On the basis of our previous series of experiments we had postulated that the increased anxiety that occurred during diazepam withdrawal was mediated by increased 5-HT release in the hippocampus. The present series of experiments provide evidence for a major role of the median raphé nucleus (MRN) dorsal hippocampal pathway. Rats were treated once daily for 21 days with diazepam (2 mg/kg IP) and then tested after 24 h withdrawal in the social interaction test of anxiety. Relative to chronically vehicle treated animals, those withdrawn from diazepam were significantly more anxious and had significantly greater K(+)-evoked release of [3H]-5-hydroxytryptamine (5-HT) from slices of dorsal and of ventral regions of the hippocampus. Estimation of extracellular concentrations of 5-HT within the dorsal hippocampus, using in-vivo microdialysis, showed doubling in the levels of 5-HT in the rats withdrawn from chronic diazepam treatment. This just failed to reach significance, but 33% of the rats showed dramatic increases (650%). It was not possible to test these animals in the social interaction test, but it is proposed that only the diazepam-withdrawn rats with raised extracellular levels of 5-HT would have displayed increased anxiety. 5-HT1A receptor agonists injected into the MRN decrease the MRN firing rate, and hence the release of 5-HT in the dorsal hippocampus. As a further test of our hypothesis, we examined the effects of MRN injection of the 5-HT1A receptor agonist, 8-OH DPAT, on animals withdrawn from diazepam and tested in the low light familiar condition of the social interaction test. 8-OH DPAT (50-200 ng) dose-dependently reversed the anxiogenic effect of diazepam withdrawal, while having no effects in chronic vehicle-treated animals. These results provide clear evidence that the MRN-dorsal hippocampal 5-HT pathway is at least one of the pathways playing an important role in mediating diazepam withdrawal-induced anxiety.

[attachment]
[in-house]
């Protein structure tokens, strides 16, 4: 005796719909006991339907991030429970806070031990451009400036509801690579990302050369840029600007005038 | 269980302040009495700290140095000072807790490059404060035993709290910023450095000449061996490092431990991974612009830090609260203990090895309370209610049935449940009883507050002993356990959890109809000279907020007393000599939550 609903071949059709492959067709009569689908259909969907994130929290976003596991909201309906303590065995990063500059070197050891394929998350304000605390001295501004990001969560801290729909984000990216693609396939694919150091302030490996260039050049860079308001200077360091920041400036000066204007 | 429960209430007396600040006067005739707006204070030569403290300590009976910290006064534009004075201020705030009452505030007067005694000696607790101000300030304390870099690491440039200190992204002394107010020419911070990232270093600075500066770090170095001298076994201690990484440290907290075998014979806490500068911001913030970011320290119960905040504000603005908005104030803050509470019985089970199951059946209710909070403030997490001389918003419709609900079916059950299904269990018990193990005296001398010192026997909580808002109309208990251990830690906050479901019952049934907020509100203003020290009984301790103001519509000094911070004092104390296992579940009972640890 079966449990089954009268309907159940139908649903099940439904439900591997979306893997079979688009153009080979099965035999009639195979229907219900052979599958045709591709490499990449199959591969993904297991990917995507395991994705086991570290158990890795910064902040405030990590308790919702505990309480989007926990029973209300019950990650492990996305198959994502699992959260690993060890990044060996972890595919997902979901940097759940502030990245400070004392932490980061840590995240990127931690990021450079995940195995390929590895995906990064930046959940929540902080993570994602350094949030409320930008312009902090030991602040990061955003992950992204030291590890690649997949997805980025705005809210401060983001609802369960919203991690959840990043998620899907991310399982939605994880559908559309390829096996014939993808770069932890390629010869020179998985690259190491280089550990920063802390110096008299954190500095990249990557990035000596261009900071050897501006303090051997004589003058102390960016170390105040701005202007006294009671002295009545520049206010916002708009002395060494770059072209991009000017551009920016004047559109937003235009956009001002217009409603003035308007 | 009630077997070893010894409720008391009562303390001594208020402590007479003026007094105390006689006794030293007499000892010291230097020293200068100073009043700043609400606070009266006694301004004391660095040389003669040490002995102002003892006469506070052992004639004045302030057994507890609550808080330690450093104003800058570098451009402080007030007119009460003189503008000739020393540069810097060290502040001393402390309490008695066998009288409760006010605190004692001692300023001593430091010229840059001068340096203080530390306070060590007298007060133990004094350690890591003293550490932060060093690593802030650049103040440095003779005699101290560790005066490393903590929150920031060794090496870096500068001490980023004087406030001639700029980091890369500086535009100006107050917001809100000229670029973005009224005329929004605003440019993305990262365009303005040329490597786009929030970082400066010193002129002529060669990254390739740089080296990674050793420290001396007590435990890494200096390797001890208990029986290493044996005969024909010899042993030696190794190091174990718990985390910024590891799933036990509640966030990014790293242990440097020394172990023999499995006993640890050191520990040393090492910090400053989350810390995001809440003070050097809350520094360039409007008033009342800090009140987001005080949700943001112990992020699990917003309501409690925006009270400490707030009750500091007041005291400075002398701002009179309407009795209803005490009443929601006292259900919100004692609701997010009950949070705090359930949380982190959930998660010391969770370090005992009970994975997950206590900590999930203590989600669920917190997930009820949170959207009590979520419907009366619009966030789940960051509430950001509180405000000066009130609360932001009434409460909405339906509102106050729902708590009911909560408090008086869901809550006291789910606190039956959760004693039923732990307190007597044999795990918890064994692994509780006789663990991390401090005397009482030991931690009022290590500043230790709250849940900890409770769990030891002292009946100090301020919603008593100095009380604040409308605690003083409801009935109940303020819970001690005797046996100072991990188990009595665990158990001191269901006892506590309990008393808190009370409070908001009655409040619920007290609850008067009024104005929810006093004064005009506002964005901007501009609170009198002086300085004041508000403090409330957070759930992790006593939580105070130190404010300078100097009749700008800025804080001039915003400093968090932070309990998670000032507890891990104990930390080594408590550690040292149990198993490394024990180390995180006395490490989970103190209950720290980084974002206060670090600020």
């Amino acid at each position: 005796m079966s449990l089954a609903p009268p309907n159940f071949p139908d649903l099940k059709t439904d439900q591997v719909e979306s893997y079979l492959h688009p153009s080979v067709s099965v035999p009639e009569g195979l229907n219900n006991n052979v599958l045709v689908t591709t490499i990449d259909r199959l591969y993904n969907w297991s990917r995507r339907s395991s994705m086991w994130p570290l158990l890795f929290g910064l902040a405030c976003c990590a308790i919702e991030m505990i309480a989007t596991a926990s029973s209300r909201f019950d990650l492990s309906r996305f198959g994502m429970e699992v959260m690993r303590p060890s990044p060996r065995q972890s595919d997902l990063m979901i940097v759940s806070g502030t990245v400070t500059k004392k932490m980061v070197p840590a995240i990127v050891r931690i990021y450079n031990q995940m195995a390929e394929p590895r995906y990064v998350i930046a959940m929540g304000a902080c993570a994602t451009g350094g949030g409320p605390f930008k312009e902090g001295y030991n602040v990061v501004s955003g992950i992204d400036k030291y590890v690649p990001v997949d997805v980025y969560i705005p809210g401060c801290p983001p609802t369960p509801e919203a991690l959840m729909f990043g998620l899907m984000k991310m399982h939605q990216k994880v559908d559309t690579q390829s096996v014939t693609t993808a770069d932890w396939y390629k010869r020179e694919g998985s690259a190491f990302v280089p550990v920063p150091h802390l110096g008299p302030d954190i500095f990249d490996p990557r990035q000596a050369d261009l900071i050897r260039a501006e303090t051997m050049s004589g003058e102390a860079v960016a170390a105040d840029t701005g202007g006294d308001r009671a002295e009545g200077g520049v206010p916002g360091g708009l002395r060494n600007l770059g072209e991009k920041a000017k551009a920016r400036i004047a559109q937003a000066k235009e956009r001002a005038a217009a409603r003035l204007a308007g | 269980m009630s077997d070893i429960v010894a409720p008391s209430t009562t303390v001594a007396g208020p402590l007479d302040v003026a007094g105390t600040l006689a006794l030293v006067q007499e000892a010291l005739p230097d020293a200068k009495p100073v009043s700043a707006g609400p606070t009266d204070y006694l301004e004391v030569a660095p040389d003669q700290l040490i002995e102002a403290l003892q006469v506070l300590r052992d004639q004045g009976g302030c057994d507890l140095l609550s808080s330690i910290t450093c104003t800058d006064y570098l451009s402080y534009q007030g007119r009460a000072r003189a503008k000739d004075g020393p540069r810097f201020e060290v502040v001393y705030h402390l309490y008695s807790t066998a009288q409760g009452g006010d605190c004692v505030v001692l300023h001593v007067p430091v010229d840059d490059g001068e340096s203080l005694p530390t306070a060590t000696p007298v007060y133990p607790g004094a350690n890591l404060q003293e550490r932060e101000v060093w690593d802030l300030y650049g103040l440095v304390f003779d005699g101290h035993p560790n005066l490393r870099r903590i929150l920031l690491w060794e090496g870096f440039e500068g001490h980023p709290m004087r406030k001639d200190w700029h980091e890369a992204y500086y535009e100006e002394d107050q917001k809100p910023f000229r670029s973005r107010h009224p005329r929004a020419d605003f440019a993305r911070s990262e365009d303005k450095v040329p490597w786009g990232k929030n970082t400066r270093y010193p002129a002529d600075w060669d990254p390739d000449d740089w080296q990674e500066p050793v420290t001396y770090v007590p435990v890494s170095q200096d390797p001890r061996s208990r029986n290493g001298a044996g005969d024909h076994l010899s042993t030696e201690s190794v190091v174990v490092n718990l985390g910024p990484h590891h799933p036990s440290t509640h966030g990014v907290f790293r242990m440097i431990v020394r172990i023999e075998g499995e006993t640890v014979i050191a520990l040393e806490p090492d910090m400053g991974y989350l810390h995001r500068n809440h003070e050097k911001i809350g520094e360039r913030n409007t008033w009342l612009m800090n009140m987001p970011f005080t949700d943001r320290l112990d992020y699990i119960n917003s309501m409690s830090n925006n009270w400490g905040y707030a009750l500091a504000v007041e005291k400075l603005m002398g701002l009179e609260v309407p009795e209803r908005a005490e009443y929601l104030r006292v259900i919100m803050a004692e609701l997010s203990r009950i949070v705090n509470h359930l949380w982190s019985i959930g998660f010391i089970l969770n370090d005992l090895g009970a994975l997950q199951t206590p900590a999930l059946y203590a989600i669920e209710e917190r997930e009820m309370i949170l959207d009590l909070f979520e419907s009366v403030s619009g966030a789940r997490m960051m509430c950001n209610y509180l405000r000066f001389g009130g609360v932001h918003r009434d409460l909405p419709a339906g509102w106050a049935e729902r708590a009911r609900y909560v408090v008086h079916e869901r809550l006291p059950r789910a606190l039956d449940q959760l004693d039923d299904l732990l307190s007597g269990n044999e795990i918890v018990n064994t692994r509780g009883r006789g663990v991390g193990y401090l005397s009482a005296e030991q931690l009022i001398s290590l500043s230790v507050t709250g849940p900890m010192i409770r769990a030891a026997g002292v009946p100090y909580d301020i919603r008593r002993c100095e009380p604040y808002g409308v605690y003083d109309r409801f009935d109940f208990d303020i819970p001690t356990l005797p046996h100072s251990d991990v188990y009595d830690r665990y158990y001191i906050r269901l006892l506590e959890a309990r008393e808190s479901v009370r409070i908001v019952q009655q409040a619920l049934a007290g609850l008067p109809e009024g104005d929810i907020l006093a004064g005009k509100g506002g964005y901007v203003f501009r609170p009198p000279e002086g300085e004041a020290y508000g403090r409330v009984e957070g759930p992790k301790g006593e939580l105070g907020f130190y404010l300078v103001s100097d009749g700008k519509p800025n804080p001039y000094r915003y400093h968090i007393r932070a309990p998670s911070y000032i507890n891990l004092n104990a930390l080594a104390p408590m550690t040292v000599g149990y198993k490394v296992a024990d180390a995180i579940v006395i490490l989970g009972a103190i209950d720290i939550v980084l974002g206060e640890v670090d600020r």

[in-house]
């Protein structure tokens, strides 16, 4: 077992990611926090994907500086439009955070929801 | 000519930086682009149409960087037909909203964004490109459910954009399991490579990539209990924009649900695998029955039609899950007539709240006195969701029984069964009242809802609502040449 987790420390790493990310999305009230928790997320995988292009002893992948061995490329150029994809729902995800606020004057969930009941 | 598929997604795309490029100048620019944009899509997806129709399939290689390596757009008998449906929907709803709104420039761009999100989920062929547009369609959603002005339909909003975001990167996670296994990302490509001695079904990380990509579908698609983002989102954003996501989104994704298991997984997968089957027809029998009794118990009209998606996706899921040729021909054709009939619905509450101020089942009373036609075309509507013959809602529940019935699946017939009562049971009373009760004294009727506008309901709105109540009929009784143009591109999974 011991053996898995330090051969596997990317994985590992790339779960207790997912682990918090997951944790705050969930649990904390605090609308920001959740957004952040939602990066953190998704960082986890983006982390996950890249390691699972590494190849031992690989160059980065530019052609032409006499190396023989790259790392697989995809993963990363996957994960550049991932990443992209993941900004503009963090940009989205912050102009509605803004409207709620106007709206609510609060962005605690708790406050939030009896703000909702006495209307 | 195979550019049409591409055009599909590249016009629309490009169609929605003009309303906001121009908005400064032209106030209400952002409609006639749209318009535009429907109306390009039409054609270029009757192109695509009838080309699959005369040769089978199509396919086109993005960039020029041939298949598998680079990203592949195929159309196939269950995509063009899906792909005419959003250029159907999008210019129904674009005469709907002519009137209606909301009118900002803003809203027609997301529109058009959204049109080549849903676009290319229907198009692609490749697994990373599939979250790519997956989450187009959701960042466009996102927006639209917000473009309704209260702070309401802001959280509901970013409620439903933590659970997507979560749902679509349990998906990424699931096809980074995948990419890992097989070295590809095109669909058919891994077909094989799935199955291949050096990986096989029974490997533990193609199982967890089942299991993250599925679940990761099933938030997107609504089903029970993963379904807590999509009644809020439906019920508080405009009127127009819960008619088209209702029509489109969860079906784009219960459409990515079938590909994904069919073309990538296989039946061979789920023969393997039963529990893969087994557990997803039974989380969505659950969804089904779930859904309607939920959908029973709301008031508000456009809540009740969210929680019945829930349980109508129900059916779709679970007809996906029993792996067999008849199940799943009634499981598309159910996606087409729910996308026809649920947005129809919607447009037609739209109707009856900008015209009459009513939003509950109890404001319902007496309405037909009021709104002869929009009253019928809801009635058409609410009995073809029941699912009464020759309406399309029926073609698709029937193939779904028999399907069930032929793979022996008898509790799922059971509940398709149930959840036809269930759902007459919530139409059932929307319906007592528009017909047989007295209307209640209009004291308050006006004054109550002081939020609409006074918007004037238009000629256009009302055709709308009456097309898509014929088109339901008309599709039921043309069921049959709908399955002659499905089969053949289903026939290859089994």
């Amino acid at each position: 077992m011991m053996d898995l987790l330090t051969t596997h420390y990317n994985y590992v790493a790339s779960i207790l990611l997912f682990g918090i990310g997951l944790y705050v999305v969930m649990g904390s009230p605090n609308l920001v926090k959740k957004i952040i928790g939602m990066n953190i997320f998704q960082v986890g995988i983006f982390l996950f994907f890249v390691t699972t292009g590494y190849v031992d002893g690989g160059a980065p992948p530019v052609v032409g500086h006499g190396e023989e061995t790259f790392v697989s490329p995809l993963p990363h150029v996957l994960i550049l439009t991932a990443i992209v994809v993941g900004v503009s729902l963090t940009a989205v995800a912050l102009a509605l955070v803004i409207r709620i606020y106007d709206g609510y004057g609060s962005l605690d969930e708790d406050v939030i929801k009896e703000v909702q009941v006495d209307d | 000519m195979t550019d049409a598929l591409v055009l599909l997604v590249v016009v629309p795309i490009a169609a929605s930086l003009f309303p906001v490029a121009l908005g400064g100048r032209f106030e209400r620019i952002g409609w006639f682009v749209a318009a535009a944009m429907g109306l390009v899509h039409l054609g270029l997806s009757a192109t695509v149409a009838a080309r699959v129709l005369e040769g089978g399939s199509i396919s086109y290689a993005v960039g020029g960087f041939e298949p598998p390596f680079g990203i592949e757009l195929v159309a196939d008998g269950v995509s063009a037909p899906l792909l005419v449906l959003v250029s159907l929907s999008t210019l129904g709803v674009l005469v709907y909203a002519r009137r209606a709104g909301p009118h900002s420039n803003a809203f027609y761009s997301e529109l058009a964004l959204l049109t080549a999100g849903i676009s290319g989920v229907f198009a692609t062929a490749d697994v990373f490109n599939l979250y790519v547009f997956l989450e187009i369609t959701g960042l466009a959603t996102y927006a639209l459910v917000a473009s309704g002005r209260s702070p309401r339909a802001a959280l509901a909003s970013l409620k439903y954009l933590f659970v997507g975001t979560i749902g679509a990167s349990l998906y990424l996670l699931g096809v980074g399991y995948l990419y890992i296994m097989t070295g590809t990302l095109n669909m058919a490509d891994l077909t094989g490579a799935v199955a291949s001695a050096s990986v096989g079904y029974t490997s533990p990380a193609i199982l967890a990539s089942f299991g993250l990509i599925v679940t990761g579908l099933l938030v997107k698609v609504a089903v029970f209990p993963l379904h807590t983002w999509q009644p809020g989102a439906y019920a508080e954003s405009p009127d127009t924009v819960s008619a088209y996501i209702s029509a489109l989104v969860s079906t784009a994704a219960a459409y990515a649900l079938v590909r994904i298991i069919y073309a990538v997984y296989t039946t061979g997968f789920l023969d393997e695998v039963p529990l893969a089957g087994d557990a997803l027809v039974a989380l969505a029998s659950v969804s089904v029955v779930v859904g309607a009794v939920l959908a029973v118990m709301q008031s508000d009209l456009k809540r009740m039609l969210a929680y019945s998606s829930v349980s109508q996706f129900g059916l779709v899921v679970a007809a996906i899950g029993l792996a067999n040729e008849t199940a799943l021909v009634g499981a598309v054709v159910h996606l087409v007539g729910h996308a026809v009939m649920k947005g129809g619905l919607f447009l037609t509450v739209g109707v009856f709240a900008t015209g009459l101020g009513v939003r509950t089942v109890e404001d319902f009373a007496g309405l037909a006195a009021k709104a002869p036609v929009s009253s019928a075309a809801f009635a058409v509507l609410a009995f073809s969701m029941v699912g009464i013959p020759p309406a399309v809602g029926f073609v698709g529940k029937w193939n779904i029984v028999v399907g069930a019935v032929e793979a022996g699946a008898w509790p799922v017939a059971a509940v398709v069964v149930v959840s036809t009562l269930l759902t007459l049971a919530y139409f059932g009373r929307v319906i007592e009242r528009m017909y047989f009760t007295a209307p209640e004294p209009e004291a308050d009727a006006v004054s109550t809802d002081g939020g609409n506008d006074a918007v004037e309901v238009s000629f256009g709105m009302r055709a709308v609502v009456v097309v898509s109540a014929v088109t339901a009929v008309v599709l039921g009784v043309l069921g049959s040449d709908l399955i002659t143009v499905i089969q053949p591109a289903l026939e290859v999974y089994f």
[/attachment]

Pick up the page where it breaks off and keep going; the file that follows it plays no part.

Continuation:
|Number of pages||7|
|Publication status||Published - Apr 1997|
- Diazepam/adverse effects
- Interpersonal Relations
- Neural Pathways/physiopathology
- Raphe Nuclei/chemistry
- Substance Withdrawal Syndrome/physiopathology